St. Mary's Nanoose
November 10, 2019 (Remembrance Day)
I can remember at the tender age of 7, lying on the couch in the sunroom, wondering about my grandmother. I had just learned that I had been named after her - Selinde - but I had never met her. She had died long before I was born. My father told me stories about her so she was quite alive and real in my imagination, but, she was dead. Gone. If she had existed, I knew she still had to be somewhere. But where? My solution to that problem was to have her floating out in space. That worked for a short while. Until I imagined how cold and lonely she would be. I started crying and ran to find my mother for solace. I’m not sure she totally understood what I was on about but held me until I calmed down. I remember that day clearly because my question about where Grandmother Selinde was, was never answered.
Today’s reading from Luke concerns the afterlife, except in this passage, Jesus gives an answer and a very clear one at that. The Sadducees asked Jesus a trick question trying to humiliate him in front of his followers.
Who were the Sadducees? They were the religious leaders of the day who had primary authority over the temple. They were a sect of Jews that believed only in the first part of the Old Testament– the Pentatuch. “Penta” means “5” so ….what are the first five books of the Old Testament? Genesis, Exodus, Leviticus, Numbers, and Deuteronomy. The Sadducees didn’t believe the other books of the Hebrew Bible to be authoritative. So the Sadducees didn’t believe in resurrection because in the Penteteuch, there was no reference to it.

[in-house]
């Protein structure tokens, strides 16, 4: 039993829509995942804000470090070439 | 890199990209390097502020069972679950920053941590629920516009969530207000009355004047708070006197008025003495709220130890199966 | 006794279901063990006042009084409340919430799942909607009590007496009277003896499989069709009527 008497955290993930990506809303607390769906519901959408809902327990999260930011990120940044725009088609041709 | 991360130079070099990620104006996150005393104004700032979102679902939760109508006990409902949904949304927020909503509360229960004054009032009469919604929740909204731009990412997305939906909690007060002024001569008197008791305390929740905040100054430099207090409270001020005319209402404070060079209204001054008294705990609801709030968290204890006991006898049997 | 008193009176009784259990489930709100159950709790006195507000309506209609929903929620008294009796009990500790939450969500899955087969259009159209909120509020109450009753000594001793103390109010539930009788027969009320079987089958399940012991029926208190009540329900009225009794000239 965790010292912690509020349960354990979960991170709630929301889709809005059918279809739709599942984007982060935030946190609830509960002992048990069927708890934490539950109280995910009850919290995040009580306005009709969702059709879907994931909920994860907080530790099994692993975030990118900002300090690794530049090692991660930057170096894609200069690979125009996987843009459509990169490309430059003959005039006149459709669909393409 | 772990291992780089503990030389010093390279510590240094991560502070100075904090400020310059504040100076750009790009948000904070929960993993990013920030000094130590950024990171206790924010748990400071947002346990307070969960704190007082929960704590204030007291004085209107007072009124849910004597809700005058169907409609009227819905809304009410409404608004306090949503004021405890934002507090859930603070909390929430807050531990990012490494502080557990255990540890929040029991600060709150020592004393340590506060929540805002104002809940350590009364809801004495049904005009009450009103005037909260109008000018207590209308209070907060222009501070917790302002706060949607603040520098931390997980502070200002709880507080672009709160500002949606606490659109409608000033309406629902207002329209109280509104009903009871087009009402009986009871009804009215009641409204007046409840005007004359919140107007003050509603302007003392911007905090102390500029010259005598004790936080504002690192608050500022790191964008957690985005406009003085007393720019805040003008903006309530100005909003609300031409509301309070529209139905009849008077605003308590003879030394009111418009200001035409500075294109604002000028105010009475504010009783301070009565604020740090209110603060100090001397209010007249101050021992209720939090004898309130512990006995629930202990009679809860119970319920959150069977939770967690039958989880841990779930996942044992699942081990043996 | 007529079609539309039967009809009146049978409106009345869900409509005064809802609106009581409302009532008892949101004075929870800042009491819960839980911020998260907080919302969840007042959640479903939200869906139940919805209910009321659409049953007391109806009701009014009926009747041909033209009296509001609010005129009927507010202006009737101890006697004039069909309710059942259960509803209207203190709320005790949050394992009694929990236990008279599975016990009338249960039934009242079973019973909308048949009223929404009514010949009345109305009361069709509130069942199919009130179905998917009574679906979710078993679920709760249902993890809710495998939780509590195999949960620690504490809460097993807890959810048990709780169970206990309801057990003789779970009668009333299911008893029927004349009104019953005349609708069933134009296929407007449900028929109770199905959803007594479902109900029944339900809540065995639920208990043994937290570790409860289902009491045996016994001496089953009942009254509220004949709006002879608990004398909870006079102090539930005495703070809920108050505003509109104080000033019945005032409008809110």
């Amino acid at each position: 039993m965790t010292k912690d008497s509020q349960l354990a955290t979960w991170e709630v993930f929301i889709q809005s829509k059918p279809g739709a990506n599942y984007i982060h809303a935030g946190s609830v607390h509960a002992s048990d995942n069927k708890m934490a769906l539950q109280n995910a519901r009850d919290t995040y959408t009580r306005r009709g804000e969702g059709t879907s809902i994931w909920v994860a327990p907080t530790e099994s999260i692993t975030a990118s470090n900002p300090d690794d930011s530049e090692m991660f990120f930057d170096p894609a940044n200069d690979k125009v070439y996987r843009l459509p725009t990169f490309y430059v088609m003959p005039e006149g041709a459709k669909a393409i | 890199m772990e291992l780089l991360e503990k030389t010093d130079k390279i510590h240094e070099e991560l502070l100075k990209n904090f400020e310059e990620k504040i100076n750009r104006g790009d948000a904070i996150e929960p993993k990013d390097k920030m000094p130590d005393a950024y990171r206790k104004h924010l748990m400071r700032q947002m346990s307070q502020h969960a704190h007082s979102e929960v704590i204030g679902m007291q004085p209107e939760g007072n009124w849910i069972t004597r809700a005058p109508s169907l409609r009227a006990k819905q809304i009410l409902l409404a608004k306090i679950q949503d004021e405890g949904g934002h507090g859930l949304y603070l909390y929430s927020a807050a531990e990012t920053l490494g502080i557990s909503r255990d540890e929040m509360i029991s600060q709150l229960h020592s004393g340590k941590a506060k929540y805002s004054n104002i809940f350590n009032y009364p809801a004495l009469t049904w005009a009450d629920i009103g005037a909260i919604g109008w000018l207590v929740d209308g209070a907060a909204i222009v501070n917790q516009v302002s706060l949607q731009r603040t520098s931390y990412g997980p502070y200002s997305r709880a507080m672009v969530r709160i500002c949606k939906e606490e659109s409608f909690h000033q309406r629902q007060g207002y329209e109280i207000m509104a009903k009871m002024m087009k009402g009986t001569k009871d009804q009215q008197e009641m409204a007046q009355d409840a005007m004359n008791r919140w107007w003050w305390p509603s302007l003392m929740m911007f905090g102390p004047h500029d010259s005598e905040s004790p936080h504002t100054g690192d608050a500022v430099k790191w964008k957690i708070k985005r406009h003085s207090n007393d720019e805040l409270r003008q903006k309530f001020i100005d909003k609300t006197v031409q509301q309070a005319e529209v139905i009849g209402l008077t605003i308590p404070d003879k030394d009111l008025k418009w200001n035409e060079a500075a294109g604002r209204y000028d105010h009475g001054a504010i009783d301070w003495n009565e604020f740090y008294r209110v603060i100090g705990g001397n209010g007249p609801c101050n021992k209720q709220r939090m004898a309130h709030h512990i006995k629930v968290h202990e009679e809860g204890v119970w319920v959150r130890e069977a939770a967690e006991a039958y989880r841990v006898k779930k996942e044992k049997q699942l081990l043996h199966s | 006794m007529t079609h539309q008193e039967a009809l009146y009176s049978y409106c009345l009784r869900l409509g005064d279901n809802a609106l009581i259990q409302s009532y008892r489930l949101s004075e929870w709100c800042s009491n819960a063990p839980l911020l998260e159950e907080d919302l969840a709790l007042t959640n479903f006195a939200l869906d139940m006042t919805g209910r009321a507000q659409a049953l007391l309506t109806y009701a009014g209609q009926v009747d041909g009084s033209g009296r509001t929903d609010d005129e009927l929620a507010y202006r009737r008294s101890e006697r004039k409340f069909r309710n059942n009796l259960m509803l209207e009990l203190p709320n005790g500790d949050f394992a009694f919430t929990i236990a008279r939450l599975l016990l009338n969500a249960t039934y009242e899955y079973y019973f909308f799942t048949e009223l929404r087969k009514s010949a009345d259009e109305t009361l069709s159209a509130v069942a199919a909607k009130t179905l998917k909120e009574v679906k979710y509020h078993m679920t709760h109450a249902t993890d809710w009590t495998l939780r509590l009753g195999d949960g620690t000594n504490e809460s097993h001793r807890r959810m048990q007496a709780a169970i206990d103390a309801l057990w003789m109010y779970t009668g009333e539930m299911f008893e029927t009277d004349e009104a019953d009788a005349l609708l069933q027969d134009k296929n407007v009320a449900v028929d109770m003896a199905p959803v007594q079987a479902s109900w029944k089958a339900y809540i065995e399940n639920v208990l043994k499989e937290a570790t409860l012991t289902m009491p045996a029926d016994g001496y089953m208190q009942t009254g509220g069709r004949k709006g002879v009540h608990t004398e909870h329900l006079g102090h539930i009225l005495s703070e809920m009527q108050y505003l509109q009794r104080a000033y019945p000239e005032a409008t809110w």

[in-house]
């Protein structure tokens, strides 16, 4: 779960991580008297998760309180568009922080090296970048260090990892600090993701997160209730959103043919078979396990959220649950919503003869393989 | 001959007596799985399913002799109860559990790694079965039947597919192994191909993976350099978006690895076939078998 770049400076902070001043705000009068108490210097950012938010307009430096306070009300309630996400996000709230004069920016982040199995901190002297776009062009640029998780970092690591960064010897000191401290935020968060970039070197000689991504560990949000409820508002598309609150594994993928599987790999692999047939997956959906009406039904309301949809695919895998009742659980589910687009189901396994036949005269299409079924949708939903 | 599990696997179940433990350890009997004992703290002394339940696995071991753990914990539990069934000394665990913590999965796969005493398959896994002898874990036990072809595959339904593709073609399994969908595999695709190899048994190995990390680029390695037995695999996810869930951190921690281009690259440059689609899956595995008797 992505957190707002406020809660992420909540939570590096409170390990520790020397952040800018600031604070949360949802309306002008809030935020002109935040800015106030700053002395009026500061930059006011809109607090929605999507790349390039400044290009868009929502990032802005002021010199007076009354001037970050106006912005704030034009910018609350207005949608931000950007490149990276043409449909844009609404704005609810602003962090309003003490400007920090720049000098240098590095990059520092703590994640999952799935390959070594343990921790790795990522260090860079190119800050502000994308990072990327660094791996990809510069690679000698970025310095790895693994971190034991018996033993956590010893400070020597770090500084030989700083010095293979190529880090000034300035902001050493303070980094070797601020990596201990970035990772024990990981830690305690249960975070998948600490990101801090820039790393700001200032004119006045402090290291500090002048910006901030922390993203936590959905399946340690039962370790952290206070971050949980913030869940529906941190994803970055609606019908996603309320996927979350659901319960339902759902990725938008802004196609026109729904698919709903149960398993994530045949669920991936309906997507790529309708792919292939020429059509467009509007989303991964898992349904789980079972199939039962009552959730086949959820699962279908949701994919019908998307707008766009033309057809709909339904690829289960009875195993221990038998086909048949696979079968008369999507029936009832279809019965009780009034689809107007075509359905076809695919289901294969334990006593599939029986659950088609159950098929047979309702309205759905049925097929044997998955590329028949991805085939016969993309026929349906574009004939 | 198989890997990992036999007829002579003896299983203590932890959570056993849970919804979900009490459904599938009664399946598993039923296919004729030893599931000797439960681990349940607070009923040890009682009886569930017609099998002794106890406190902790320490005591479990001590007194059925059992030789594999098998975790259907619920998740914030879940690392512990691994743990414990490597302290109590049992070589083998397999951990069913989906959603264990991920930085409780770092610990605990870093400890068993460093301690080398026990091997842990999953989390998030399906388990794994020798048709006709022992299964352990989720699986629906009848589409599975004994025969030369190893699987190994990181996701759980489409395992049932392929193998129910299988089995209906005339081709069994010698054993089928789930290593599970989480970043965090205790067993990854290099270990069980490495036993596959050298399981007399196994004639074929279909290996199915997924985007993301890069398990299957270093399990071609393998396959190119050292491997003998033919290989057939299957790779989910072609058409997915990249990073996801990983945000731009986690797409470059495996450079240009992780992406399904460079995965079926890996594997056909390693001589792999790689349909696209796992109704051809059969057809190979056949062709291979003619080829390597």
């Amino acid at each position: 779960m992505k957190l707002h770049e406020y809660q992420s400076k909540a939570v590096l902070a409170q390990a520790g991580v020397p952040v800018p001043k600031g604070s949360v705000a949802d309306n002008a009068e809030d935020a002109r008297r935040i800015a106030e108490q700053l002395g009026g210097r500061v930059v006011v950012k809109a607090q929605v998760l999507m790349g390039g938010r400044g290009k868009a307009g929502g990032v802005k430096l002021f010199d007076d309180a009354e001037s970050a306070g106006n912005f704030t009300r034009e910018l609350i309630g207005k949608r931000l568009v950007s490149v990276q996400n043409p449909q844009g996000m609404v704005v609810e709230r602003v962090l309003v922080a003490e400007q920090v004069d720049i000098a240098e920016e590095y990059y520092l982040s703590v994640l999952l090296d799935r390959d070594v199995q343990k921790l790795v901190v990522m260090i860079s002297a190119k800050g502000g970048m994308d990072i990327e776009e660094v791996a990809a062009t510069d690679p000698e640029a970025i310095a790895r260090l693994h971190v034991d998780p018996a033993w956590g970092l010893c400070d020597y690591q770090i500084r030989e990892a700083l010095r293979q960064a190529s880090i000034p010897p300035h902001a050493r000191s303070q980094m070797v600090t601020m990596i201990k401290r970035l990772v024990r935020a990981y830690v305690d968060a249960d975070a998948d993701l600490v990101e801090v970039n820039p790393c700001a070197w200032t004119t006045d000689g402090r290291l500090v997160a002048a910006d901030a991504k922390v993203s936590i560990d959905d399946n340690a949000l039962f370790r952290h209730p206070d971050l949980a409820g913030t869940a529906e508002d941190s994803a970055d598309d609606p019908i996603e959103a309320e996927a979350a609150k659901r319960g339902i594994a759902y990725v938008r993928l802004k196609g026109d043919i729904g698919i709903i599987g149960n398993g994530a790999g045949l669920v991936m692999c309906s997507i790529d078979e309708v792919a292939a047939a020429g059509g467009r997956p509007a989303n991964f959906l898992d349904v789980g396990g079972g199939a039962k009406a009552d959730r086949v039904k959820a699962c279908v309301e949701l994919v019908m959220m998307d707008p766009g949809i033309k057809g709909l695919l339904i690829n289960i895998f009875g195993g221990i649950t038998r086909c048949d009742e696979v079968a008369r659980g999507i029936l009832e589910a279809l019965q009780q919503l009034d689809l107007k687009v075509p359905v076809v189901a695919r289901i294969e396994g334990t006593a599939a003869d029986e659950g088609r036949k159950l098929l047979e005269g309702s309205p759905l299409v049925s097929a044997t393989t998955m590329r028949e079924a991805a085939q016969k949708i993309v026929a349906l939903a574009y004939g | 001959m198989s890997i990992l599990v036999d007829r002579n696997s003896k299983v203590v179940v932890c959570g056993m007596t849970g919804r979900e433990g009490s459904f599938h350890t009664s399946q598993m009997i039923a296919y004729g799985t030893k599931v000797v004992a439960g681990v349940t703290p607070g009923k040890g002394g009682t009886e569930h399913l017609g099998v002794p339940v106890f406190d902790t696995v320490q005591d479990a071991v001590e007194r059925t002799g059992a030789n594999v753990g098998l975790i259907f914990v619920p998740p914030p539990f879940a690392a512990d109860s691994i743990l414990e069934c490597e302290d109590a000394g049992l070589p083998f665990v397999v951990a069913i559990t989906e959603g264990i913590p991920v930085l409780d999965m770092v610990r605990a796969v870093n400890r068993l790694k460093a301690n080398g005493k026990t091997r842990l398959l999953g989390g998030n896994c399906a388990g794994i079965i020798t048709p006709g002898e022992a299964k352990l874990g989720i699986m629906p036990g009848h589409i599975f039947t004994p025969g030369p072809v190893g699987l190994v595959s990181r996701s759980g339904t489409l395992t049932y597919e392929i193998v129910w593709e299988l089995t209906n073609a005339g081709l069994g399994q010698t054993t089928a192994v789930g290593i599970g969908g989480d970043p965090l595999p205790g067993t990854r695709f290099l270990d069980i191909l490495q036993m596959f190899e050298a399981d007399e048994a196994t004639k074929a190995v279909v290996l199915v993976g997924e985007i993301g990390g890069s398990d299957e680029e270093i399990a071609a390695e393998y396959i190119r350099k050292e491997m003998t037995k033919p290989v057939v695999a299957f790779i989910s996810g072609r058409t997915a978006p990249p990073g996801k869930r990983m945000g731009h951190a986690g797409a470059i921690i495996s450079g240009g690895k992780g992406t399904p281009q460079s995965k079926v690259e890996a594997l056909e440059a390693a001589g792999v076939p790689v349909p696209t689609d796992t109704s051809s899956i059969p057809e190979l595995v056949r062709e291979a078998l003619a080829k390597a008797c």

A different religious sect, the Pharisees, in contrast, did believe in the other books of the Old Testament, or Hebrew Bible – the Historical, Wisdom and Prophetic books.
So in this morning’s passage from the Gospel of Luke, the Sadducees are referring to the passage from Deuteronomy which explains the way that heads of family are to protect and continue the family line. If a man dies, his brother is to marry the widow, thereby providing for the woman and ensuring the brother’s line through his offspring.
They put the impossible case to Jesus. If there were 7 brothers, all who die in succession, each marrying the widow of the first, whose wife will she be in the so-called “after life”?
Jesus’ answer is clear and two-fold. Firstly, he says, “as children of the resurrection,” the laws and reality of this world have no bearing on what life with God beyond death will be. This might not seem like much of an answer but really, it is. Basically Jesus is saying that life after death is unlike anything we can imagine. So he doesn’t bother describing in words what cannot, in truth, be described. But he gives the clear sense that there is life after death, and it is with God. He infers that the limits of our relationships on earth are transcended when he says, “Those who die are like angels and children of God.” This is infinitely reassuring.